If you want to see the extent to which political invective can translate to racist violence — and you’ve already forgotten about the hideous role Alan Jones played in the 2005 Cronulla riots — come over and I can tell you about the time our Chinese family friend was beaten up and left for dead in a petrol station late at night, by ugly, vicious men emboldened by that era’s political climate.
It’s easy and comforting to dismiss Hanson as a joke, because she’s a far scarier prospect when she’s doing what she actually wants to do: politics. What nearly happened today reminds us that she’s ridiculously good at it too. She nearly eclipsed both the Greens and the 11th Coalition candidate (who eventually won) in what Greens candidate Jeremy Buckingham described on The Drum recently as a “neck-and-redneck battle”.
While the parties will bicker over who’s responsible for Hanson’s near re-entry into Australian politics, it might be worth considering — and here’s a revolutionary thought — that the fault is actually ours. She nearly won, not because people didn’t understand preferential voting, and not because of botched preference deals, but because the will of the New South Wales people actually placed her in a position to win. As Antony Green pointed out this morning, on first preferences alone, Ms Hanson placed 20th position, the Coalition in 21st and the Greens in 22nd.
“She got a lot closer than […] people thought she could have,” said ABC NSW Political Reporter Mark Tobin on ABC News 24 today, after the results were announced. This might surprise some of you. People forget that voters like Pauline Hanson a lot. Run a search for news stories about Hanson online, scroll down through the reader comments and you’ll see a gushing, open admiration for the woman that borders on evangelistic zeal. And if her popularity surprises you, it probably means your social circle doesn’t extend to the vast stretches of Australian communities who adore the woman and what she stands for.
In some ways, it would have been okay if Pauline had gotten through. On Twitter yesterday, both The Chaser’s Chas Licciardello and News Limited columnist Joe Hildebrand tweeted practically the same thing within minutes of each other. “If people want Pauline Hanson to be ignored and irrelevant, I can’t think of a better place for her to be than in the NSW Upper House,” Licciardello quipped. Hildebrand agreed. “[I’m] shocked at pundits’ predictions Pauline Hanson could soon be relevant again,” Hildebrand tweeted. “They clearly aren’t familiar with the NSW Upper House.”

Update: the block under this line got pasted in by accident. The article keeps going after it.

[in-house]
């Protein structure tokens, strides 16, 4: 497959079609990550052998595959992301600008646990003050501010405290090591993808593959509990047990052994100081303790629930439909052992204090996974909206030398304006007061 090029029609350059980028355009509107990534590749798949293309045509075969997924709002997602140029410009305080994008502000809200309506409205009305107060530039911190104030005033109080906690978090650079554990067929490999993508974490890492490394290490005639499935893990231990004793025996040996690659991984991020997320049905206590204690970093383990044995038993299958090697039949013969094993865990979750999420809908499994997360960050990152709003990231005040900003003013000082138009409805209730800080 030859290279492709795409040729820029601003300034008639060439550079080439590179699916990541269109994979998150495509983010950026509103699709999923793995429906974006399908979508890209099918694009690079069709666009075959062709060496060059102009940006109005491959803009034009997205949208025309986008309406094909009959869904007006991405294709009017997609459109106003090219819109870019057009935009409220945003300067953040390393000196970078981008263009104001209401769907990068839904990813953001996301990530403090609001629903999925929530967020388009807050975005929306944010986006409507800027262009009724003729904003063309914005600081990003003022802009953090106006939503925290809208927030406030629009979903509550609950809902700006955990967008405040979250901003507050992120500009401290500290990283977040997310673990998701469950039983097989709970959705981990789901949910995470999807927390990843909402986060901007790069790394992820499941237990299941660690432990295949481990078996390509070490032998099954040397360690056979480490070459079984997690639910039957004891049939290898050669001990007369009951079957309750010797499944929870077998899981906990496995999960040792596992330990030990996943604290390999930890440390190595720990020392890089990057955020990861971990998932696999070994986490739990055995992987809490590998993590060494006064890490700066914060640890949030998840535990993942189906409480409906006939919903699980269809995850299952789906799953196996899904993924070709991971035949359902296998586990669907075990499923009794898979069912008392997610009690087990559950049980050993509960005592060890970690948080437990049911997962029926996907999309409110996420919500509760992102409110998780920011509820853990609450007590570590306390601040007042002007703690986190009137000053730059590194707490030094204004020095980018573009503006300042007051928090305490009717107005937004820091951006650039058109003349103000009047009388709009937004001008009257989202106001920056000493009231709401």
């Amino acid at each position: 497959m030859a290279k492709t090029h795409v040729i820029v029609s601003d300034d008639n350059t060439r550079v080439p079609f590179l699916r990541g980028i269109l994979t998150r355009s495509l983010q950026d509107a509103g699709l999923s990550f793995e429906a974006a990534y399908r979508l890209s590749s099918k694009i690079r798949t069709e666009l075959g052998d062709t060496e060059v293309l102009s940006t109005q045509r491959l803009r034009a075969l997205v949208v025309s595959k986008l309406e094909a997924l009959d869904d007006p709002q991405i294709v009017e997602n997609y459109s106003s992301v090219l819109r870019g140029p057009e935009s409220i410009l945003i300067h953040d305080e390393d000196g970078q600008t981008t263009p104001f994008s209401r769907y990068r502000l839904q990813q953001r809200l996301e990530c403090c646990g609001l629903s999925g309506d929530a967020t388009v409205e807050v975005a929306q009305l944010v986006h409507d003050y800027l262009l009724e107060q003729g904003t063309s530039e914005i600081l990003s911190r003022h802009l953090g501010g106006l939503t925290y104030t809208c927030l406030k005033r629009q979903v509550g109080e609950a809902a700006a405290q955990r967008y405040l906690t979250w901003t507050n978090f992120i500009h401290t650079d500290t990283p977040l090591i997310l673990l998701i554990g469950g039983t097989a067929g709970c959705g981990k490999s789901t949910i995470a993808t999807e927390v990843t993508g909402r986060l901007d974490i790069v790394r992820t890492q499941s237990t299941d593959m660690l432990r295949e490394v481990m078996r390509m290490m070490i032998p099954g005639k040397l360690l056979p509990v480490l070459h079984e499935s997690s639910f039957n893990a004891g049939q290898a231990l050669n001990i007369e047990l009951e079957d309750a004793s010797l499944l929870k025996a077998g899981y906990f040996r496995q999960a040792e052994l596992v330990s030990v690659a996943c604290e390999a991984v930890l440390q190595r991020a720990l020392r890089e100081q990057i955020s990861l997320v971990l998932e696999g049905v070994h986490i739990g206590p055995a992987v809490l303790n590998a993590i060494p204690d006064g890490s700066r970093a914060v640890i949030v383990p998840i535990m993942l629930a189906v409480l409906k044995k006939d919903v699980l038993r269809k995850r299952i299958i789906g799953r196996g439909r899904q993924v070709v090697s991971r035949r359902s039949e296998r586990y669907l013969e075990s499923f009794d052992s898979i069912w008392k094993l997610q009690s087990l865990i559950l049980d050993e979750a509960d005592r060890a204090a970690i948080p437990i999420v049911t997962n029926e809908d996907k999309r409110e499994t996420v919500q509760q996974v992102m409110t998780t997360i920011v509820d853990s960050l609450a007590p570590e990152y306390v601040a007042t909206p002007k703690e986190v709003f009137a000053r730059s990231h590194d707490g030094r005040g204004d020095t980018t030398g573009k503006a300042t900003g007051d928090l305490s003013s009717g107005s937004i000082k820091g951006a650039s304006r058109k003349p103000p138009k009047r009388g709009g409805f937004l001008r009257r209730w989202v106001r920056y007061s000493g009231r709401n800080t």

I laughed. But the problem wouldn’t have been about the amount of legislative power, or lack thereof, that Hanson would have wielded, but the fact we’d have given her a platform to be vocal again. If she had successfully scored a seat in a state parliament, that would have been enough reason for the press to flock to her. Her regular spot on talk shows, women’s magazines and talkback radio would have been guaranteed, and it would have been safe to expect her on an upcoming episode of Q&A very soon. We would have wanted to know what Hanson thought, and this probably says more about us than her.
Still, some good could have come out of her winning. Conservative politicians and newspaper columnists might distance themselves from Hanson the person, but have happily absorbed her arguments as their own for years: that Aboriginal people unfairly use race to their advantage; that it’s impossible for Muslim people to assimilate into Australia; that all Australians should speak English. If Hanson had come back in the political spotlight, we would have seen her at the same rallies as those politicians, advocating the same policies and agreeing with them thoroughly. Hanson’s endorsement alone would have forced them to reconsider how their views appeared to the broader Australian public.
People of New South Wales, before the result came in today, you might have been laughing, but we all knew it was nervous laughter. Sometimes, like in a horror movie, we laugh because it’s a flinch reaction to a deep, primal terror. And though she has lost today, we all need to understand that plenty of voters – not just in your state – take Hanson and her politics dead seriously. She may strike us as funny now, but we were all very close today to being stuck with her for eight more years. Bad comedy wears thin very quickly. The joke would have been on us.